- State Probation
It is the type of probation that is available for both felony and misdemeanour offenses in all 50 states. Probation is usually used as the sole punishment for first time offenses or crimes that are not very serious. It is also used in conjunction with jail sentences for supervising people who have to pay restitution or for monitoring serious offenders who have strict conditions for their transition from jail to regular life.
- Felony probation is stricter than misdemeanor probation. The state’s Department of Corrections will supervise you, and the probation sentence is at least 18 months. The maximum term for a probation sentence may be 5, 10 or 25 years.
- Misdemeanor probation is supervised by the county’s probation officer or a contractor for the county. The maximum probation sentence is one year. This type of probation is usually untransferable compared to felony probation. However, there are procedures in place to allow a person to move out of the county or state. The common alternative is called “mail-in probation.”Mail-in probation allows a person to report to a probation officer by mail instead of in person. Any change in your address or place of residence must be allowed for and approved by the court.
- Federal Probation
The federal probation is supervised by the U.S. Probation and Pretrial Services System.
Federal Probation Officers are divided into two different systems:
- Pre-Sentence Investigation Units conduct investigations into the background of defendants convicted of federal crimes and submit a sentencing recommendation to the presiding judge.
- Supervision Units supervise individuals sentenced to probation. Supervision Officers also perform duties connected with federal parole.
- Violent Felony Offenders
Supervision for violent felony offenders is more intense. There are other extra conditions that you need to comply with such as:
- reporting to your probation officer more than once a month
- drug testing
- GPS monitoring
- no weapons
- (in sex cases) no pornographic materials such as magazines or DVDs
- restrictions on individuals you may associate with
- registering your whereabouts with the local sheriff’s office
Myths about Probation
Unlike some states, Florida does not give credit for the time spent on probation, nor is the jail or prison time limited to the amount of time the person has remaining on his probation. This is a common myth. However, sometimes, with the help of a competent attorney, some defendants may be able to persuade the Judge to reinstate them to probation if they’ve taken all steps possible to mitigate their violation.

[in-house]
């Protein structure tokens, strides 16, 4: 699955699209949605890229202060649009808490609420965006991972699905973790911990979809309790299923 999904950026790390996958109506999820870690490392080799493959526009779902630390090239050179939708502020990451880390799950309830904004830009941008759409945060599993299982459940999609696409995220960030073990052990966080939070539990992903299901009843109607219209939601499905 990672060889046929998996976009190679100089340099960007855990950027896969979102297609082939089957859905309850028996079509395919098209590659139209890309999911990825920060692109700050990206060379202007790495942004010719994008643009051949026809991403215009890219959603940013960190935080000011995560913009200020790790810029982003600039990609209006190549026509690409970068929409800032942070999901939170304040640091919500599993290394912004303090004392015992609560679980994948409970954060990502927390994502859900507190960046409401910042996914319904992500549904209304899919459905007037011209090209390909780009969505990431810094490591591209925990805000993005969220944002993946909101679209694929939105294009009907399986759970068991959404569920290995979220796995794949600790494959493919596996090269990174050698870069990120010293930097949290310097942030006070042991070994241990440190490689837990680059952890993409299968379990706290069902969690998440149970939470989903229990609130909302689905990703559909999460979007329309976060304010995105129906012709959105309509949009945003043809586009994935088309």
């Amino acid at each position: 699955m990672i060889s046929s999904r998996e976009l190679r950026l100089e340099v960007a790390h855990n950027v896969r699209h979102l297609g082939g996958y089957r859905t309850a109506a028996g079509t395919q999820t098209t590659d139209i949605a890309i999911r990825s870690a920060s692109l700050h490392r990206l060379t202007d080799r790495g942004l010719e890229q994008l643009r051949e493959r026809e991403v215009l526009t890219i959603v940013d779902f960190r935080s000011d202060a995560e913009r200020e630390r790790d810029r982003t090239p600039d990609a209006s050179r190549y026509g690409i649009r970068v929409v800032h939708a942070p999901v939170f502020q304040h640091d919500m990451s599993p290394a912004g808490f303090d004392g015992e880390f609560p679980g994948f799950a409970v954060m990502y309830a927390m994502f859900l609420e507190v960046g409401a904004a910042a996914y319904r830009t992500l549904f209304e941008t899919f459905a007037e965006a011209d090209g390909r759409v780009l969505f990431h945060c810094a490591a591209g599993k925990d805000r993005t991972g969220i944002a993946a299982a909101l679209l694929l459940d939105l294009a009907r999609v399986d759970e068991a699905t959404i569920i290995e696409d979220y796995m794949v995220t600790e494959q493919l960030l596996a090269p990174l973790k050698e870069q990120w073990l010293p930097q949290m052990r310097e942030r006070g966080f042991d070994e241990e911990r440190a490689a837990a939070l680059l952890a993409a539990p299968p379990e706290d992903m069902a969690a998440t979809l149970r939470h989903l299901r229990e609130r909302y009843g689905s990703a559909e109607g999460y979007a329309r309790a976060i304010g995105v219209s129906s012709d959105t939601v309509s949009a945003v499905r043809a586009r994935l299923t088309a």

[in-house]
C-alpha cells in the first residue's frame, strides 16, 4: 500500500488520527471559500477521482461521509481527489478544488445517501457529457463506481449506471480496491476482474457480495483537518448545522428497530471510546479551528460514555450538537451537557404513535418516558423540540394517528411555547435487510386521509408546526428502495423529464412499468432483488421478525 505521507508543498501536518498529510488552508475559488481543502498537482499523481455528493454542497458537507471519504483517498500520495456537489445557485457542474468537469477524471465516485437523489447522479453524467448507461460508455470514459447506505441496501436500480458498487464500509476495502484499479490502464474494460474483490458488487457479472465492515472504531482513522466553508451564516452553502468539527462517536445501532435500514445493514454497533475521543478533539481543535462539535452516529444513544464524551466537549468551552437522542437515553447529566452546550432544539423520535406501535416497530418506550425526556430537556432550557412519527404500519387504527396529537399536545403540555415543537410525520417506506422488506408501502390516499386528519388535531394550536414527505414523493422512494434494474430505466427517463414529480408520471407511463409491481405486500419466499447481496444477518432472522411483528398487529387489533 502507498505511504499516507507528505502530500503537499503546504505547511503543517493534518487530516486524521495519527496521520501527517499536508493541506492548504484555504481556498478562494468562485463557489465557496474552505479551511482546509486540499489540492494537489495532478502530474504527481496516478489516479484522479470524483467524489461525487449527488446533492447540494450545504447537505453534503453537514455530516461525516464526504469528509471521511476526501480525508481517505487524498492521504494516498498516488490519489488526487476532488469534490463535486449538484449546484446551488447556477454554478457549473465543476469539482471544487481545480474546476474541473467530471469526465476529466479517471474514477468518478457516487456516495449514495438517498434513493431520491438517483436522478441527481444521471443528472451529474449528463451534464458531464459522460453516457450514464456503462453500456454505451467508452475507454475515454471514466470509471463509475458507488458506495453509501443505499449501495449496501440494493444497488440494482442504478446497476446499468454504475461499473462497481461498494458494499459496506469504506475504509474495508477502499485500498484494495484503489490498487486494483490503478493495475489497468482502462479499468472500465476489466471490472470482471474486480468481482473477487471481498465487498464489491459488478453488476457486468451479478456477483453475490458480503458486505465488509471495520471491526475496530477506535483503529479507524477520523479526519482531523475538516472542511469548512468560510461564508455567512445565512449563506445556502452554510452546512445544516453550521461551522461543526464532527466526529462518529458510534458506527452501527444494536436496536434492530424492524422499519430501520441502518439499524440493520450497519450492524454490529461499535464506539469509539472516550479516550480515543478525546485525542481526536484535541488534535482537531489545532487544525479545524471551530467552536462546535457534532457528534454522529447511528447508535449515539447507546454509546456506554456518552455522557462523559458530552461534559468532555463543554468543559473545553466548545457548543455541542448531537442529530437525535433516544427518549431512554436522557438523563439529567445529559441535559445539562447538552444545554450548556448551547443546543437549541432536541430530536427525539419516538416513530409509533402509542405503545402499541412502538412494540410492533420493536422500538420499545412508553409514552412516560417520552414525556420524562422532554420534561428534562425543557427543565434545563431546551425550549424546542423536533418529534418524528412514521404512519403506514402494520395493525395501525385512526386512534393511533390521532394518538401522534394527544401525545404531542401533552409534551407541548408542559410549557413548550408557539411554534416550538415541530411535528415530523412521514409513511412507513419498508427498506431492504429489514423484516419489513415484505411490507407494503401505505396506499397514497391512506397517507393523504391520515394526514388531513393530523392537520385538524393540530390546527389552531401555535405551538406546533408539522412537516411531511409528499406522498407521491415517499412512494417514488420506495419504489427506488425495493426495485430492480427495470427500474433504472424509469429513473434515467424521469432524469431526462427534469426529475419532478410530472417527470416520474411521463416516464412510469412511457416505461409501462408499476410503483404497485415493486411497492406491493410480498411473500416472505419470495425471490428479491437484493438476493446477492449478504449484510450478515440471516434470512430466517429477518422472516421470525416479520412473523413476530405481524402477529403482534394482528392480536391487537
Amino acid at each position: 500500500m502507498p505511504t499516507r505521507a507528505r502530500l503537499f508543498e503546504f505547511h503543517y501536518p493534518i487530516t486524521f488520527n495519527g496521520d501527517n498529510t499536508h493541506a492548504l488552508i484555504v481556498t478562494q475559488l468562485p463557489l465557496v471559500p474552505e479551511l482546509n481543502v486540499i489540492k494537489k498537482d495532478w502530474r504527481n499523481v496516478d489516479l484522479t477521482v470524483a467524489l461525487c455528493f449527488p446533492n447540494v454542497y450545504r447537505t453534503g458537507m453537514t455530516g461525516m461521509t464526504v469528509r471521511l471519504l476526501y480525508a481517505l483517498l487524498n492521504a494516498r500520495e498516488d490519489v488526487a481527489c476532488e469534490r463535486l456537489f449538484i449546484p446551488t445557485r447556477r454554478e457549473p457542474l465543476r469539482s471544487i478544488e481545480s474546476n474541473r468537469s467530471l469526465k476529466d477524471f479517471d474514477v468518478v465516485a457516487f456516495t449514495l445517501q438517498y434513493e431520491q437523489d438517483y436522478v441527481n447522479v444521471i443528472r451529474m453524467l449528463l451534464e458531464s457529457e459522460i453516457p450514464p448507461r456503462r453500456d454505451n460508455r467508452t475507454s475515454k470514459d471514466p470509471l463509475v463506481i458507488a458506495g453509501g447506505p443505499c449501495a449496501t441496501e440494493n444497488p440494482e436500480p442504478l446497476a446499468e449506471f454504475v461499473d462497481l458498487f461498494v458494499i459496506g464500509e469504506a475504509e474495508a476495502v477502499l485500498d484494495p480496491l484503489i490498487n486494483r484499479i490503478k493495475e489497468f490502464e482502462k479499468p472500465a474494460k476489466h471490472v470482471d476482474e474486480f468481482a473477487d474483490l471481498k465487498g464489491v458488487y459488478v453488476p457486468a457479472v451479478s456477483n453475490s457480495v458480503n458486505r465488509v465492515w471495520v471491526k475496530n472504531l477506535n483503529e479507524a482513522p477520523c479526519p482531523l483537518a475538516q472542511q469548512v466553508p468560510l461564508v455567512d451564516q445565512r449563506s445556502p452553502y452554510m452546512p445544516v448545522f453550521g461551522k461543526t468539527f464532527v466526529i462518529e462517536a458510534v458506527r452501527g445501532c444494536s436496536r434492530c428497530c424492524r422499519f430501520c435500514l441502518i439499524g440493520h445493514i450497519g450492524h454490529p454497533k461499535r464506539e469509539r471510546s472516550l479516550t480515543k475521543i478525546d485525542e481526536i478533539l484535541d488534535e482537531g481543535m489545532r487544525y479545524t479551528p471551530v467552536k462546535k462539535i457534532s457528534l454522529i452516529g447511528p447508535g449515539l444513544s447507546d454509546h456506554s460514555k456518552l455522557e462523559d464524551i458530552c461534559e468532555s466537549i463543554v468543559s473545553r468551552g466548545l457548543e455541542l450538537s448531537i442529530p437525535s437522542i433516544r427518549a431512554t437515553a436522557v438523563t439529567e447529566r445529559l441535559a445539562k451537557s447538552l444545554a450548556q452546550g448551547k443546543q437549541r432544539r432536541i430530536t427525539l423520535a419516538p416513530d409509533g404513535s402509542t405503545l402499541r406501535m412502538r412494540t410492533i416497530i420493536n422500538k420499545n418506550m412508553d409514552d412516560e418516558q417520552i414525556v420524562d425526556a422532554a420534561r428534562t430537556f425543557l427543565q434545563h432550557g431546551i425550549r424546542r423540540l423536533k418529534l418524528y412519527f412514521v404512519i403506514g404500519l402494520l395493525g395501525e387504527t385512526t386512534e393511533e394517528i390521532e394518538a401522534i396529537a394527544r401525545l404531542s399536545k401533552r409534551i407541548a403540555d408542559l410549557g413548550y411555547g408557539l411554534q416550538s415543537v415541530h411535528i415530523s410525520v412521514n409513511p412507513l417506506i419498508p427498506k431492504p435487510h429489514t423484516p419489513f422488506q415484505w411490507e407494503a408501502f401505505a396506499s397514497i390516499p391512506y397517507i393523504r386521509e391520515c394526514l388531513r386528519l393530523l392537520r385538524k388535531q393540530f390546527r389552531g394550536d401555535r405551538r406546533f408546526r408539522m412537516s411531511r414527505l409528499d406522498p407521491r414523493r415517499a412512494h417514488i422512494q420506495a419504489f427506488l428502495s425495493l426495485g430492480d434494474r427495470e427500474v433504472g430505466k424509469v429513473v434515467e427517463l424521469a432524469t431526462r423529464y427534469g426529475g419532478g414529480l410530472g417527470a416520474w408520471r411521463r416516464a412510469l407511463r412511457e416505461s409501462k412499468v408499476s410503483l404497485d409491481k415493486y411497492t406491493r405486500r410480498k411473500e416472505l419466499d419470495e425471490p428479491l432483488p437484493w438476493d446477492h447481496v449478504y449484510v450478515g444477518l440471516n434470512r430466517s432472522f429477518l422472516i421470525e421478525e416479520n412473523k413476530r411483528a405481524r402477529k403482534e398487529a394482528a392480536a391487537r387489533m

“Always tell the truth. If you fail to disclose contact with the police to the probationer, you may be considered as being less than truthful.”
A “material” violation of your probation is dependent upon the facts and circumstances of your case. On the other hand, “willful” probation is your choice, decision or intentional act. Your Probation Officer (PO) can allege whatever s/he wants as a violation, but the Judge must first lawfully find that you materially and willfully violated your probation before your probation can be revoked, and you can be sentenced.
There is no such thing as a “debtor’s prison” in Florida. If monetary conditions are all that are outstanding then the State can try to violate you, but in order for the Judge to do so, he/she will first have to determine that you “willfully and substantially” failed to comply with the terms and conditions of your probation. “Willfulness” requires a degree of choice. You can be punished if you are found to have money and chose to spend it on other things than the Court Ordered obligations. However, if the State cannot prove that you made such a choice, then you cannot be jailed. If you are financially struggling, the Court can extend your probation, convert your balance to either a criminal order or community service hours or they can waive the costs/fees/fines and simply terminate your probation as the Court sees fit.
In the event of a violation of probation warrant you have two choices:
- Wait for the warrant to be served (either by the “warrant squad” or by happenstance, like a traffic stop or at a border
- Arrange to “surrender” in Court.
Either alternative will result in your incarceration, but only in the latter event will it occur on your terms. As almost all VOP warrants have a “no bond” hold self-surrendering almost always has the side benefit of permitting you to argue to the court that, notwithstanding the allegations in affidavit, you are an otherwise responsible probationer who respects the Court’s authority, and this could be very well be the difference maker in securing a probation bond or not. If you have any idea (much less know) that a warrant may be (will be) issued then you should immediately contact an experienced criminal defense attorney, have her/him contact your PO and get working on your behalf.